Conservation Tools

"If our collective Audubon leadership can first envision and then implement a strong, mutually supportive partnership between Chapters and National-from conservation to fundraising and outreach-we will be able to create an environment of mutual respect, trust and confidence throughout." Ad Hoc Chapter Task Force Report to the National Audubon Society Board of Directors, January 2005

The following information is provided to help supplement Chapter programs, projects, and materials. If you have any additional requests or questions, please contact Chapter Services.

Conservation Planning

Land Stewardship

Publicity

Advocacy

Audubon's Public Policy Office in Washington, D.C. houses our dedicated team of advocates, experts, and grassroots outreach staff. The Policy team has developed the following resources for Chapters. If you have any questions about the content on these pages, or about any national policy issues, please contact Policy staff.

  • Policy Issues and Action website
  • Sign Up for Audubon Action - encourage your members and others to keep informed and take action on important conservation issues through these email alerts from Audubon
  • Using Audubon's Action Alert System - Do you need help spreading the word about priority issues affecting birds, wildlife and their habitat to elected officials or other decisionmakers? Audubon's Policy team can help! Download the factsheet for using the Action Alert System and the Action Alert template.
  • Endangered Species Act
  • Recorded webinar (June 2013) - Advocacy 101: How to be an Effective Advocate from Your Backyard to Washington, D.C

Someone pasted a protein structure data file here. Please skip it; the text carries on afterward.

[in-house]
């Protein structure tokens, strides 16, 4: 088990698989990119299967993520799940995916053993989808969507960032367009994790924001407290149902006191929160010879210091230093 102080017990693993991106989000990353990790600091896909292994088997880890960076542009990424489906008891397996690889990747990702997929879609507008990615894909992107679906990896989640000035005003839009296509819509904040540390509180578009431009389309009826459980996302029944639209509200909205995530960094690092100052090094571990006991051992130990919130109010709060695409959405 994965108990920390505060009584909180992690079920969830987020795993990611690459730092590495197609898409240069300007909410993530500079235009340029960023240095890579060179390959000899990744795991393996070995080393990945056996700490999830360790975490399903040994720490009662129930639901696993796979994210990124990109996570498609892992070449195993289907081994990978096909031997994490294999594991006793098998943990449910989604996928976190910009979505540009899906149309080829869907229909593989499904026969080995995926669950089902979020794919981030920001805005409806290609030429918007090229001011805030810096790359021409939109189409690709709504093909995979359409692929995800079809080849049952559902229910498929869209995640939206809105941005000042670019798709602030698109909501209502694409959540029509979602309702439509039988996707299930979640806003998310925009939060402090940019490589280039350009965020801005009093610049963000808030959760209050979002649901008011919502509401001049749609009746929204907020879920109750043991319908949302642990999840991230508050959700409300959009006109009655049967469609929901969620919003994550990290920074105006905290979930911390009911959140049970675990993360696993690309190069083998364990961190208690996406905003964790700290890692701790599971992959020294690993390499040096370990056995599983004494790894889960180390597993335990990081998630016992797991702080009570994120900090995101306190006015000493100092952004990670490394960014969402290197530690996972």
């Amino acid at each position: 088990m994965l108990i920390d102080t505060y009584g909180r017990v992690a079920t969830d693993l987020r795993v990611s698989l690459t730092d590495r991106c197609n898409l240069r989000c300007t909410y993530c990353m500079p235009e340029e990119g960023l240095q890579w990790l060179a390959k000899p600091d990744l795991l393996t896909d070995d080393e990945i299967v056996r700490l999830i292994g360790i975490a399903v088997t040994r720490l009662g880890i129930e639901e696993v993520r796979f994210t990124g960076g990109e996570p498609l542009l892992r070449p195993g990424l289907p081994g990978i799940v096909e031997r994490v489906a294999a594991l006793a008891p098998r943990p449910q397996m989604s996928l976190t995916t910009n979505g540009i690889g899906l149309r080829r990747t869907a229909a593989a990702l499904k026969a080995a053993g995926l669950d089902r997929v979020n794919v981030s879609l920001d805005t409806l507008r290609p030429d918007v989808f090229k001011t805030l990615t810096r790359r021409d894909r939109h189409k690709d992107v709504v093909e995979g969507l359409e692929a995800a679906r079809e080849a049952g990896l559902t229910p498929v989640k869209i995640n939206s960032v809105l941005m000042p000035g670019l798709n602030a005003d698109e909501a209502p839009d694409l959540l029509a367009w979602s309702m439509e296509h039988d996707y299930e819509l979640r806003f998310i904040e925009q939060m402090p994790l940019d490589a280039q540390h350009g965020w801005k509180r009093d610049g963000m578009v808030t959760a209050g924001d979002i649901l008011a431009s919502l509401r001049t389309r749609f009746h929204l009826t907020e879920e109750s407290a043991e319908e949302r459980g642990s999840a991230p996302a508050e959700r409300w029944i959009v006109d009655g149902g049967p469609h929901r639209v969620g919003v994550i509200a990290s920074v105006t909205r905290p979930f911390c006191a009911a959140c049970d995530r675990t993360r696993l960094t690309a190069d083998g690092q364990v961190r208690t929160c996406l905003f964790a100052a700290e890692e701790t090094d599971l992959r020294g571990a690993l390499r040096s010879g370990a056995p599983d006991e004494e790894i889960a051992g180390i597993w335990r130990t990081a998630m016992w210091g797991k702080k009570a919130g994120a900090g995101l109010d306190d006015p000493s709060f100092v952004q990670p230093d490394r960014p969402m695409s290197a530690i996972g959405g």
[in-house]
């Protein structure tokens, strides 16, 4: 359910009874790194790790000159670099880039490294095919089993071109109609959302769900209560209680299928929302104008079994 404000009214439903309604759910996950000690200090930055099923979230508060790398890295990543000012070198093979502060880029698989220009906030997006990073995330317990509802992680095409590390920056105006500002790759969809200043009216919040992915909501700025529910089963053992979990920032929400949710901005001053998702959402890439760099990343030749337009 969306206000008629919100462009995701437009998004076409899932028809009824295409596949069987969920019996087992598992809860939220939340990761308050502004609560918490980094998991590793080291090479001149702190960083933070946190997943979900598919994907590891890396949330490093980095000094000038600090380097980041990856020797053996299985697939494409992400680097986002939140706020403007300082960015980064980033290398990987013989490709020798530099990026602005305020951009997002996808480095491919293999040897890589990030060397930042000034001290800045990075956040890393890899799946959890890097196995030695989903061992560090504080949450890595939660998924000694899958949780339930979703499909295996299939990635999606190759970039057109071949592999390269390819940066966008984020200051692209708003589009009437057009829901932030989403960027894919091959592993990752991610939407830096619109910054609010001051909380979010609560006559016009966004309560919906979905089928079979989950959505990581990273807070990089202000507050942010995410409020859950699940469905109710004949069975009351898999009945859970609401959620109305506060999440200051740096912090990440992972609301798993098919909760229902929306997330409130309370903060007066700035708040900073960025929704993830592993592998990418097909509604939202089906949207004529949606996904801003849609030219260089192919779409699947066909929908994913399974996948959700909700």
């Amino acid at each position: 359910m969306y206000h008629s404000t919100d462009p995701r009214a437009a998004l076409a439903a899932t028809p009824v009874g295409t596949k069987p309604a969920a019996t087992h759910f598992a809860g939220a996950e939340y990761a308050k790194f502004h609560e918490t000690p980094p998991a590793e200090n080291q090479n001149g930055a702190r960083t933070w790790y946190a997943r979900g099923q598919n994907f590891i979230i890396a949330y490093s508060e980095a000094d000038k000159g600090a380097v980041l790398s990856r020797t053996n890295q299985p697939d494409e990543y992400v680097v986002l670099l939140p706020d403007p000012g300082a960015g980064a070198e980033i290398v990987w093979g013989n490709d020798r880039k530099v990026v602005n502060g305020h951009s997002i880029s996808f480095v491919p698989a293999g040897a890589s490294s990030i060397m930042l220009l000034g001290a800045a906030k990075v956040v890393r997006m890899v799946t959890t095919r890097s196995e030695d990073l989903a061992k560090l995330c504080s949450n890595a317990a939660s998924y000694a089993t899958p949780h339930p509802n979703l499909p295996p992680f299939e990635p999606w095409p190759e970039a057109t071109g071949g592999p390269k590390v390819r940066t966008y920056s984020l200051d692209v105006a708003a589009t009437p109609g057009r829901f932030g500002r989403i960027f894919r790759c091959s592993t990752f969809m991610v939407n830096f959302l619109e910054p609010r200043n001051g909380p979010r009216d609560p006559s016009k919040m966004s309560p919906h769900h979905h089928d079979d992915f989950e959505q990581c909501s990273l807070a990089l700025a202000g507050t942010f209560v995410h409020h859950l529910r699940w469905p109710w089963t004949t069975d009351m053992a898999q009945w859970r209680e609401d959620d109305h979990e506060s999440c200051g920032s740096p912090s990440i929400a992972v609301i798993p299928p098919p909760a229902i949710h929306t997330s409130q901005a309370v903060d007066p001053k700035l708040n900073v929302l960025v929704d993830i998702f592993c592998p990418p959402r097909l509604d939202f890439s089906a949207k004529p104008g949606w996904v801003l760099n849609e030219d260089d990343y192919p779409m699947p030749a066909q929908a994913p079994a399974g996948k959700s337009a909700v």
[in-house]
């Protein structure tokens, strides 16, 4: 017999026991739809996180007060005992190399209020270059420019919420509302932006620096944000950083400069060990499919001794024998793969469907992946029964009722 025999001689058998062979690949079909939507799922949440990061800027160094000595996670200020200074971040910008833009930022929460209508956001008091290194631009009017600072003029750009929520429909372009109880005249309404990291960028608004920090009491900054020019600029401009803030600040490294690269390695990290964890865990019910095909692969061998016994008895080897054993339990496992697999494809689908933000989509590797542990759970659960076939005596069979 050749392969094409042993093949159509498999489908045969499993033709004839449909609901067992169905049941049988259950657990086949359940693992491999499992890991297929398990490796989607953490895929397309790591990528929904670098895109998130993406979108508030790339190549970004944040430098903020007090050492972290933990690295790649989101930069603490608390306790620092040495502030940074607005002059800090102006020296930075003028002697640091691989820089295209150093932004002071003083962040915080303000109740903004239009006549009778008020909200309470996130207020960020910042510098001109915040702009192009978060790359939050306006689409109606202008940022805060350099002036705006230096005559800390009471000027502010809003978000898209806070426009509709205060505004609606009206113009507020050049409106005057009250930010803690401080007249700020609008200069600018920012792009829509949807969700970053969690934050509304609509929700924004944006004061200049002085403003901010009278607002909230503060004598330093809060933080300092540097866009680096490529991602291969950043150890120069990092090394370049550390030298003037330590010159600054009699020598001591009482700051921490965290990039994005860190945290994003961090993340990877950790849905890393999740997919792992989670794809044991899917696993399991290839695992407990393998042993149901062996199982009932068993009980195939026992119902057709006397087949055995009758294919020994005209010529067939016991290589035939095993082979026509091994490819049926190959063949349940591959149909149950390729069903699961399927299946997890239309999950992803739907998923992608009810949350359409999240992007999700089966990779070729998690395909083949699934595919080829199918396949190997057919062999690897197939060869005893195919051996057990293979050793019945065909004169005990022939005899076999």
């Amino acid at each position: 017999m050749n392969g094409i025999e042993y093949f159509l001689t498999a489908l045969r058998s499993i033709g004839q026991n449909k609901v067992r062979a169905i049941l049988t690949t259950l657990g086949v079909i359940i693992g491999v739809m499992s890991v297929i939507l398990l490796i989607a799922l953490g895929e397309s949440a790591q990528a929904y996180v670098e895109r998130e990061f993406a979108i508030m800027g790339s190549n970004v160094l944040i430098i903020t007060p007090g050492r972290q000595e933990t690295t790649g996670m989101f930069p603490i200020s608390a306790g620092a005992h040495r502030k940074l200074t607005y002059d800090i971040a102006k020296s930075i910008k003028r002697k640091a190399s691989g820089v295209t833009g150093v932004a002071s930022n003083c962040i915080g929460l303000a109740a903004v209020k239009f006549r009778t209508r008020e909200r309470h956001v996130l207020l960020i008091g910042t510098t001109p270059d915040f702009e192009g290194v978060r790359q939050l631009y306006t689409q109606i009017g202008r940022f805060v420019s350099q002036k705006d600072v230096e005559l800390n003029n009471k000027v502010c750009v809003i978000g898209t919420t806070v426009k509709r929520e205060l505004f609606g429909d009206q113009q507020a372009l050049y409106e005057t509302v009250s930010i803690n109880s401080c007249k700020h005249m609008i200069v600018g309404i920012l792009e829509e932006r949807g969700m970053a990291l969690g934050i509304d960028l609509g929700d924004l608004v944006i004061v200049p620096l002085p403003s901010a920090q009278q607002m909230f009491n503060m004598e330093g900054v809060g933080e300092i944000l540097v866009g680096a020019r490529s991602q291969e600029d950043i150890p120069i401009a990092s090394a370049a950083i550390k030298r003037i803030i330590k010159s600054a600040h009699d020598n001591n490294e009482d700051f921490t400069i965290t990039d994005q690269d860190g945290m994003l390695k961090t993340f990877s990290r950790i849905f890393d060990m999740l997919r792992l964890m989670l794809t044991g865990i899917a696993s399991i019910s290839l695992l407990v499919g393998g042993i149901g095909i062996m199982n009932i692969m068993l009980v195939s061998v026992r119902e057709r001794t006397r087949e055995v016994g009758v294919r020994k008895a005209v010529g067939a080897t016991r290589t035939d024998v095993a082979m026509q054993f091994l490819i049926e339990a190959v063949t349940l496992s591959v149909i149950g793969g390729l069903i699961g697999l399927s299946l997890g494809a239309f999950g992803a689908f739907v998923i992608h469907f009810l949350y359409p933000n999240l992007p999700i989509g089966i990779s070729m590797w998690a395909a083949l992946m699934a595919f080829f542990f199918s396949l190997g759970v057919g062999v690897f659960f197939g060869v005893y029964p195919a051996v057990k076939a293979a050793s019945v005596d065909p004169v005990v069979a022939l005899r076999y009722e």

Presenters: Sean Mahar, Director of Government Relations and Communications, Audubon New York, and Connie Mahan, Director, Grassroots Outreach, National Audubon Society. 
    Description: Learn what it takes to be an effective advocate for your conservation issues and why it's so important to influence policymakers and others as you take action to protect birds, other wildlife, and their habitats.
    Recording (1 hr) 

Chapters with a State Program are also encouraged to work closely with state staff on state-level conservation issues.

Chapter Advocacy Guide

One of the great strengths of Audubon's Chapter network is that it is a living, breathing force of positive change for the environment.  No other organization has such a broad network of citizens working in every state to make a difference for the environment.

Chapter advocacy comes in all sizes and shapes.  Some Chapters work on issues that are of both regional and national significance, while others work mainly on local issues.  Some Chapters are protecting open space in their towns or counties through acquisition or regulatory means, and other Chapters are saving critical wetlands in their state.

Chapter advocacy varies from region to region as well.  Chapters in the Pacific Northwest are working to save what remains of the ancient virgin forests of that region, and Chapters of the San Francisco Bay area are trying to stop filling of more Bay wetlands.  Chapters in the Central Midwest and the Rocky Mountain regions are heavily involved in saving water flows on the Platte River, thus preserving critical habitat for sandhill cranes, while those in Florida are working to expand Everglades National Park and Chapters throughout the Mid-Atlantic region are working to save local wetlands.  Furthermore, Chapters all across the country are working keep the Arctic National Wildlife Refuge in Alaska closed to oil drilling.